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'It's Beyond the Model': Have Liverpool Exposed the Limits of Xg?

'It's Beyond the Model': Have Liverpool Exposed the Limits of Xg?

Thursday, 13 August, 2020 - 05:00
Alisson Becker and Virgil van Dijk combine to keep West Ham’s Pablo Fornals at bay. Photograph: Jason Cairnduff/Action Images via Reuters

There was just the faintest whiff of schadenfreude about it. A table had been published showing how the Premier League would have finished if it were decided by expected goals. “Look,” a colleague said, “according to xG Manchester City should have won the title by 13 points.” In fact, over the past two seasons, Liverpool should have had 39 points fewer. It pained the colleague to say it, but might Jürgen Klopp have exposed the limits of nerdery?


Seeking to show whether a given shot is a good chance, whether it should have gone in, xG is one of many metrics used in football analytics. It is, however, the first to move into the mainstream. It is featured (after the corner count) on Match of the Day, it pops up in analysis articles and is widespread on Twitter. It has also become a focal point in the debate about how far the magic of football can be distilled into numerical form. So when an xG league table looks so far off the real thing, people start asking questions.


It also provides a good excuse to talk with Ted Knutson, one of the most respected ambassadors for football analytics. An American and a former gambling professional, Knutson is best known for his work establishing Brentford’s analytics-based approach. It was a tough week for him in that regard (of which more later) but his explanation of Liverpool’s second-placed finish in the xG table is conciliatory towards those who don’t trust the data.


“You can put the difference down to having really great talent,” he says. “Having a great goalkeeper like Alisson will help you give up fewer goals. Part of it is a little bit of luck. But I think there’s stuff Liverpool do that’s not in the expected goals model.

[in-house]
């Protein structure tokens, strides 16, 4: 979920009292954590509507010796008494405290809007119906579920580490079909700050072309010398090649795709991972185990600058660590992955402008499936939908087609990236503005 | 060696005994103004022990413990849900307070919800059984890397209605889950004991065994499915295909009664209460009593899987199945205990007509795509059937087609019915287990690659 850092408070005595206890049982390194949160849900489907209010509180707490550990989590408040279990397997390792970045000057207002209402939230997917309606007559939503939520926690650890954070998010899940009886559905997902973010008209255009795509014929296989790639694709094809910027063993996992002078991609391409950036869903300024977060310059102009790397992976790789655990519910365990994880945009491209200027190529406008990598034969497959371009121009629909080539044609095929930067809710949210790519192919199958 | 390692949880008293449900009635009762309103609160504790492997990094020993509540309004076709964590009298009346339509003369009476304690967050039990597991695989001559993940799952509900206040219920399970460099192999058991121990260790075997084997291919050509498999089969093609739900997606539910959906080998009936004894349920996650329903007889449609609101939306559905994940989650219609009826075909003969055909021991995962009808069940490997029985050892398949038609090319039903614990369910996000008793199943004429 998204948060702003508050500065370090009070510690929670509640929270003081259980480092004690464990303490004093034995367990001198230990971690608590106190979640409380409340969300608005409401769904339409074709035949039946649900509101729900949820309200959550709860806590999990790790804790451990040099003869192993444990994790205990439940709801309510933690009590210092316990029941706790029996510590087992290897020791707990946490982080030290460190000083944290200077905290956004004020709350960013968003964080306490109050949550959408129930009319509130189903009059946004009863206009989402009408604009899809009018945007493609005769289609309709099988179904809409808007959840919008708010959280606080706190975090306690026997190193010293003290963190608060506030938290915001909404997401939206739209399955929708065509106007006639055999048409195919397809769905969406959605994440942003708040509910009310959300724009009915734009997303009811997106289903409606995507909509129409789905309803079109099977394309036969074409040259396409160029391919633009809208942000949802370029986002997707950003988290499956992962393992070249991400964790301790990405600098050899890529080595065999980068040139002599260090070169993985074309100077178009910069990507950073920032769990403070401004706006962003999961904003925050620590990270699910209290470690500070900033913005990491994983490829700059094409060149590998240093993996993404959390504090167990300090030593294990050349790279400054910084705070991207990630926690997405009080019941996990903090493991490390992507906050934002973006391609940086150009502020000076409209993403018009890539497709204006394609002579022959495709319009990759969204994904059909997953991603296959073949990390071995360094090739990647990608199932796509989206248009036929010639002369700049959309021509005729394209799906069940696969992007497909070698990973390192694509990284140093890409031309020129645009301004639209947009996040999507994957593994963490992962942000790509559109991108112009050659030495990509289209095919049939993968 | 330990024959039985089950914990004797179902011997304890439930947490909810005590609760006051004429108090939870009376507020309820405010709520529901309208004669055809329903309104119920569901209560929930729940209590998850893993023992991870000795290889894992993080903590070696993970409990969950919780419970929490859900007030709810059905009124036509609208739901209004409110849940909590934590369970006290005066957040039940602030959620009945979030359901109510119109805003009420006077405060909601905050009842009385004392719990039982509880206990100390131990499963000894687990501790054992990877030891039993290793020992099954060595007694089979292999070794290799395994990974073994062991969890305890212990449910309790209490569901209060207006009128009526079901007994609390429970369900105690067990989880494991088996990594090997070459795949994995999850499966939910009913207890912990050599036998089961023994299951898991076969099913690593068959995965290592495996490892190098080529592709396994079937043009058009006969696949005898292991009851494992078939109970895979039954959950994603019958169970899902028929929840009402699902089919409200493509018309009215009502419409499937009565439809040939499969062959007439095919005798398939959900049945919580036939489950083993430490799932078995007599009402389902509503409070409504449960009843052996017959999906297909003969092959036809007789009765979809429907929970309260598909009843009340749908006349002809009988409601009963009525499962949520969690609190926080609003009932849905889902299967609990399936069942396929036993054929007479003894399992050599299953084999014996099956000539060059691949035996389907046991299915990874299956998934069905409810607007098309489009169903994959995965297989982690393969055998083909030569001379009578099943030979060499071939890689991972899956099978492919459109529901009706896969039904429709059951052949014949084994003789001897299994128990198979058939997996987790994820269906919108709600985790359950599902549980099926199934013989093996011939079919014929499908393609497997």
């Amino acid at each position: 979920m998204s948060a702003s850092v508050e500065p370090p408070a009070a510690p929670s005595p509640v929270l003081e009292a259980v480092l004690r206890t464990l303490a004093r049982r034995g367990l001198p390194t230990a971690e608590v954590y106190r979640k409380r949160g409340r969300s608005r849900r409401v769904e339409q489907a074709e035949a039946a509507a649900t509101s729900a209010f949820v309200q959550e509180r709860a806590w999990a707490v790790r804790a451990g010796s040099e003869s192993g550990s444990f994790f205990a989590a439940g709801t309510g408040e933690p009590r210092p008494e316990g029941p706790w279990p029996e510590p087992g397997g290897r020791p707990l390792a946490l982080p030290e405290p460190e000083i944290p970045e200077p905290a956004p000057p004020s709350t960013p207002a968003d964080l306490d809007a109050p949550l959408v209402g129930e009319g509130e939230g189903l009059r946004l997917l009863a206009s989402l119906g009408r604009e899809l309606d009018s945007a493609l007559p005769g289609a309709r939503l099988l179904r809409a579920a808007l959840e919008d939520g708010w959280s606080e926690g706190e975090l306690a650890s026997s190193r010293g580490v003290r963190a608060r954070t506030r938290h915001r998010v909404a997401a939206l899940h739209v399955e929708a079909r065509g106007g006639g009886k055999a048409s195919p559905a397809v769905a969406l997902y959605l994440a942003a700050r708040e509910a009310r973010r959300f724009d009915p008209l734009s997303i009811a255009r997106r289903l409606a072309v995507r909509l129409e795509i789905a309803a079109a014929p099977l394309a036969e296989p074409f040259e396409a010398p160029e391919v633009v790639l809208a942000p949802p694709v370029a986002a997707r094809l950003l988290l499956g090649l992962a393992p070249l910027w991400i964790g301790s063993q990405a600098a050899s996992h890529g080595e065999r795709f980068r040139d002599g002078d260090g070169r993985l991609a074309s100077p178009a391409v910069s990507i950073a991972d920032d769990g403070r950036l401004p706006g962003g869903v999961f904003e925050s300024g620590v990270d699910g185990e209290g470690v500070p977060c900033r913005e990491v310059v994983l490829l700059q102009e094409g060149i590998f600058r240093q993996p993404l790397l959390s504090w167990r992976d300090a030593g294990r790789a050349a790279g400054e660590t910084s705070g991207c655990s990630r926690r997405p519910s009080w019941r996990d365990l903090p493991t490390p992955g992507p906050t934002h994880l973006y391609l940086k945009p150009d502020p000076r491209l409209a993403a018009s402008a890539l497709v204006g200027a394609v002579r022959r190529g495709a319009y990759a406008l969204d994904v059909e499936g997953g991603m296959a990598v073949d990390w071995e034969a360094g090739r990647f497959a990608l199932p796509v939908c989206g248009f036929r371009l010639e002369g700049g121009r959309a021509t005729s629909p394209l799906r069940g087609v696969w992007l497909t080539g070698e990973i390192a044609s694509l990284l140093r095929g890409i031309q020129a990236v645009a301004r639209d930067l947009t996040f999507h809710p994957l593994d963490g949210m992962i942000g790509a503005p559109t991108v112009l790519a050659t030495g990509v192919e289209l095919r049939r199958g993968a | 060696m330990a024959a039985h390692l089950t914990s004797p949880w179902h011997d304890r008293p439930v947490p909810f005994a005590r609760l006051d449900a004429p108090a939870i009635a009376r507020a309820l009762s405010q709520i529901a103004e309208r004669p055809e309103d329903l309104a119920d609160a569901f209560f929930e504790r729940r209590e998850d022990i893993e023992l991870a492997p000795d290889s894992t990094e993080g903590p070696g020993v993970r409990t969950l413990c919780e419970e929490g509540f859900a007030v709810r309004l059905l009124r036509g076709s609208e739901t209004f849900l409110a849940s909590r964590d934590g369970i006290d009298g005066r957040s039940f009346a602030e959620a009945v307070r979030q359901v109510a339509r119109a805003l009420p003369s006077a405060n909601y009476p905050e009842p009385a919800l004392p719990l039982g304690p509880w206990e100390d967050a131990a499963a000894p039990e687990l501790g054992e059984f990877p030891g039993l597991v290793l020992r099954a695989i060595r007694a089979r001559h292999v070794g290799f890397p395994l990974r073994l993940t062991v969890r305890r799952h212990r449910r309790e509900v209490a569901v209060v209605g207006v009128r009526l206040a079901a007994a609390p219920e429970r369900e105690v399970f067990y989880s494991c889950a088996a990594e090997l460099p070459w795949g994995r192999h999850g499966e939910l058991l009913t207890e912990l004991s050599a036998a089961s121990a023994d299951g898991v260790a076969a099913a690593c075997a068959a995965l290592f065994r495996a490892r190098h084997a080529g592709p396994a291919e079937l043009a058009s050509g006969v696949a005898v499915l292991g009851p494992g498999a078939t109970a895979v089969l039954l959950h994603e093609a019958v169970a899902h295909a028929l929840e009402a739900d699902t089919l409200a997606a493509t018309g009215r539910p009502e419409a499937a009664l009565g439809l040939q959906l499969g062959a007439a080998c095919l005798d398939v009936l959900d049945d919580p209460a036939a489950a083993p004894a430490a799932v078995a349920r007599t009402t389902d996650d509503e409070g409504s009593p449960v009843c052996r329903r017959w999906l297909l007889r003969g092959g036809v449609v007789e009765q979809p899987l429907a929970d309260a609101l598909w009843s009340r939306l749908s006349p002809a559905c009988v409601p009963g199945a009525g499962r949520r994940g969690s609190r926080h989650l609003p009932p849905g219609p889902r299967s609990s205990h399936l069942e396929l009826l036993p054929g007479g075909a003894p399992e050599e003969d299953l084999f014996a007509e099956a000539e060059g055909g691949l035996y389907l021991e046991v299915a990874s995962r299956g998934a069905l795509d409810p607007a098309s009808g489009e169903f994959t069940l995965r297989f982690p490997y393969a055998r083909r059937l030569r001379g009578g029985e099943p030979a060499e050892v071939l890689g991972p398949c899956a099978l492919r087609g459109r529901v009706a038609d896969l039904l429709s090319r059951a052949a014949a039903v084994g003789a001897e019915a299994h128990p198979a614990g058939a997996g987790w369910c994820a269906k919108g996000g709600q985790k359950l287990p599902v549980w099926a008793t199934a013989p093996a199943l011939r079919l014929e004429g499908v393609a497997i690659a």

“I’m not going to be specific about that but at a certain point when you have had the second and fourth-best Premier League seasons ever and the expected goals models don’t really reflect that, maybe you’ve got some stuff going on that is beyond the model.


“Part of [improving the model] is trying to make the data a bit better all the time to reflect that. City I think scored 102 goals and had 35 against but they were blowing out teams. They always keep their foot on the gas. The depth City had coming off the bench during the restart was just insane.


“Liverpool, as good as they are, they don’t have that. So they have learned over the last few years to be able to manage games. Once they get that second goal, especially, they defend well but probably don’t spend so much time exhausting themselves on the pressing side of it.


“I think those two things are reflected in that table. Liverpool do not always put their foot on the gas. But it’s also a little bit how the data and the models don’t reflect some of the edges that they have found and been able to exploit.


Since xG went large – it first appeared on Match of the Day in 2017-18 – Knutson says there has been a more welcoming approach to analytics within club boardrooms. Knutson’s company, Statsbomb, consults with a number of clubs in the Premier League and several on the continent, including Paris St-Germain.


The issue now, says Knutson, is not scepticism of analytics but using it to make good decisions. “At club level it’s clearly difference in execution [that matters],” he says. “Some clubs are able to get things done and others end up mired in politics behind the scenes. The execution, even with better data, is what’s going to mark out the elite teams from those who are not. That’s really what separated Liverpool – they don’t make mistakes.”


One club characterised by a lack of mistakes, before their goalkeeper David Raya went walkabout in the play-off final at least, is Brentford. With promotion so narrowly missed, however, there will be questions over whether Thomas Frank’s eye-catching side can come again.


“I think the hardest thing for teams to do in football is rebuild, we have seen this over and over again,” Knutson says. “Brentford have sold stars since they first came up to the Championship but they still manage to keep getting better and keep aggregating value.


“They’ve also got a better coach and [as well as being the Championship’s top scorers], Brentford have been great in defence, even through the play-offs till that flukey, goofy goal. I think that they can rebuild, but it’s also the same question for the Leicesters and the Southamptons. Football is hard, transfers are hard. People don’t seem to respect that very much.”


The Guardian Sport


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